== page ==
Well I hope she is informed enough to make the correct choice. Her freedom and the freedom of the entire US depends on it. If not hello One World Government.
jonesdave
3 / 5 (2) Feb 19, 2019
^^^^^^^^^^^^^^^^Lol.
greenonions1
3 / 5 (2) Feb 19, 2019
Well I hope she is informed enough to make the correct choice
Surely most people hope that people who are voting - are informed enough to make the 'correct' choice. That term (correct choice) sounds very Orwellian - doesn't it. Perhaps even Naziesqu. "You vill make ze correct choice - or ve have a nice education camp for you to visit" My view is that the better the education system - the better informed people can become. It is about creativity and critical thinking skills. I work in the U.S. education system - sighhhhhhh..
MR166
2 / 5 (4) Feb 19, 2019
" I work in the U.S. education system - sighhhhhhh.."

Why does that not surprise me ? You, with to other 90% of teachers, share one common view. Even the words "correct choice" as it pertains to US freedoms is abhorrent to you.
MR166
2.3 / 5 (3) Feb 19, 2019
" I work in the U.S. education system - sighhhhhhh.."

Why does that not surprise me ? You, with 90% of the other teachers, share one common view. Even the words "correct choice" as it pertains to US freedoms is abhorrent to you.

zz5555
5 / 5 (1) Feb 19, 2019
Well I hope she is informed enough to make the correct choice. Her freedom and the freedom of the entire US depends on it. If not hello One World Government.

She is. She understands that climate change is a serious threat to our society. If we ignore it too long, we'll be forced to go the route of geoengineering. Geoengineering is, by its nature global. Nations would fight over what to do. Like Russia, China, India, and the US. You know, nuclear powers. In order to get geoengineering to succeed, we would need one very powerful worldwide force that can maintain the peace and allow geoengineering to take place. So, by delaying action on global warming/climate change, you are pushing us towards one world government. My daughter's not an idiot, so she understands all this.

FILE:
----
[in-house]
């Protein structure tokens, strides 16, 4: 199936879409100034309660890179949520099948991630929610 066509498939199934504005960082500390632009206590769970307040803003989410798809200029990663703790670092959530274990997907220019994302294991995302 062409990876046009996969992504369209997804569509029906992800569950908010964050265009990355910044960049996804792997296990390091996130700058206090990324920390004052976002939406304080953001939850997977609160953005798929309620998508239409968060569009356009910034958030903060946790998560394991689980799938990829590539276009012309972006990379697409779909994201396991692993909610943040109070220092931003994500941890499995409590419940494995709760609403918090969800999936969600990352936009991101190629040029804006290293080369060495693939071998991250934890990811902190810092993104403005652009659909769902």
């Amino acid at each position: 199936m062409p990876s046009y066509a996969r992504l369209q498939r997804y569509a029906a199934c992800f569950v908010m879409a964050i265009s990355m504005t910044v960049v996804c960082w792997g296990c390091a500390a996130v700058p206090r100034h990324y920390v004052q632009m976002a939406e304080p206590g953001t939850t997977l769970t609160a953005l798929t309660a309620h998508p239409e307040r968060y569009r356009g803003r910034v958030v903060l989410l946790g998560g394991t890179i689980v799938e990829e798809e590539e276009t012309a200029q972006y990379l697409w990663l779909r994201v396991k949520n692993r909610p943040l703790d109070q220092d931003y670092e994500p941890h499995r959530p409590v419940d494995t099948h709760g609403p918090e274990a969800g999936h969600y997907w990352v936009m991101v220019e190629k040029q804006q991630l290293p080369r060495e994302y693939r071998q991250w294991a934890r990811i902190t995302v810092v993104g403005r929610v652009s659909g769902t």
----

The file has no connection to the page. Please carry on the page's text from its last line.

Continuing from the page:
antigoracle
2.6 / 5 (5) Feb 19, 2019
I once wondered why caring parents sent their innocent children to suffer the most abominable abuse from their church. Well, I wonder no more, for such is the fallibility of the blind faithful, and so it continues with the AGW Cult.
I looked at that longer list of advice, linked in the article, and not once did it recommend educating yourself, but instead chose to denounce the system and the educated. That is the tried and proven method of any "good" cult, to enslave their faithful in perpetual ignorance so that they remain blind to the truth.
granville583762
5 / 5 (3) Feb 19, 2019

Ooh, the kids got a day of school

Well
back to school in the morning
what was it they went on strike again, they will be asking each other
its obvious
a day on the beach
is far more interesting
than
mathematical algebra: ?+?/?=?
may be
if
these kids
studied more
on energy production not involving burning carbon
which means less strikes
may be a solution to energy production will be found
even
so
A day sunbathing at the beach Trumps lessons

p.s. The next President will be the one who pledges climate strikes during school time